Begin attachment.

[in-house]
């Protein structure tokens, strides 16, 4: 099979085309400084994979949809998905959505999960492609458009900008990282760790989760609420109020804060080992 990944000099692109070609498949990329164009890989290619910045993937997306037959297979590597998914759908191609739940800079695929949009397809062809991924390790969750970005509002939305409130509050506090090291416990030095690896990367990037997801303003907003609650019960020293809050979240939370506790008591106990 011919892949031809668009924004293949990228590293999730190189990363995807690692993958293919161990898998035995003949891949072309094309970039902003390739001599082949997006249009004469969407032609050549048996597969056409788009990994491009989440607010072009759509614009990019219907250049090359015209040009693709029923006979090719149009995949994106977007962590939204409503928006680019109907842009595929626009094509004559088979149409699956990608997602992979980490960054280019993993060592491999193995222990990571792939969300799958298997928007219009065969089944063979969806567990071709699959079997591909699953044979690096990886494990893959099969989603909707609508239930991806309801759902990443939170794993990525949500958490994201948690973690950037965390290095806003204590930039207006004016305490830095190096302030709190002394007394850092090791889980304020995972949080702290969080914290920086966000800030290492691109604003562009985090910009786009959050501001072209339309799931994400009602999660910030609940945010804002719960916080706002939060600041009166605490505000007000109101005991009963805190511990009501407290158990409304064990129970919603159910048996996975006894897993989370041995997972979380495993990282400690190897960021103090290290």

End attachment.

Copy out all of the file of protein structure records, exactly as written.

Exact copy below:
[in-house]
């Protein structure tokens, strides 16, 4: 099979085309400084994979949809998905959505999960492609458009900008990282760790989760609420109020804060080992 990944000099692109070609498949990329164009890989290619910045993937997306037959297979590597998914759908191609739940800079695929949009397809062809991924390790969750970005509002939305409130509050506090090291416990030095690896990367990037997801303003907003609650019960020293809050979240939370506790008591106990 011919892949031809668009924004293949990228590293999730190189990363995807690692993958293919161990898998035995003949891949072309094309970039902003390739001599082949997006249009004469969407032609050549048996597969056409788009990994491009989440607010072009759509614009990019219907250049090359015209040009693709029923006979090719149009995949994106977007962590939204409503928006680019109907842009595929626009094509004559088979149409699956990608997602992979980490960054280019993993060592491999193995222990990571792939969300799958298997928007219009065969089944063979969806567990071709699959079997591909699953044979690096990886494990893959099969989603909707609508239930991806309801759902990443939170794993990525949500958490994201948690973690950037965390290095806003204590930039207006004016305490830095190096302030709190002394007394850092090791889980304020995972949080702290969080914290920086966000800030290492691109604003562009985090910009786009959050501001072209339309799931994400009602999660910030609940945010804002719960916080706002939060600041009166605490505000007000109101005991009963805190511990009501407290158990409304064990129970919603159910048996996975006894897993989370041995997972979380495993990282400690190897960021103090290290």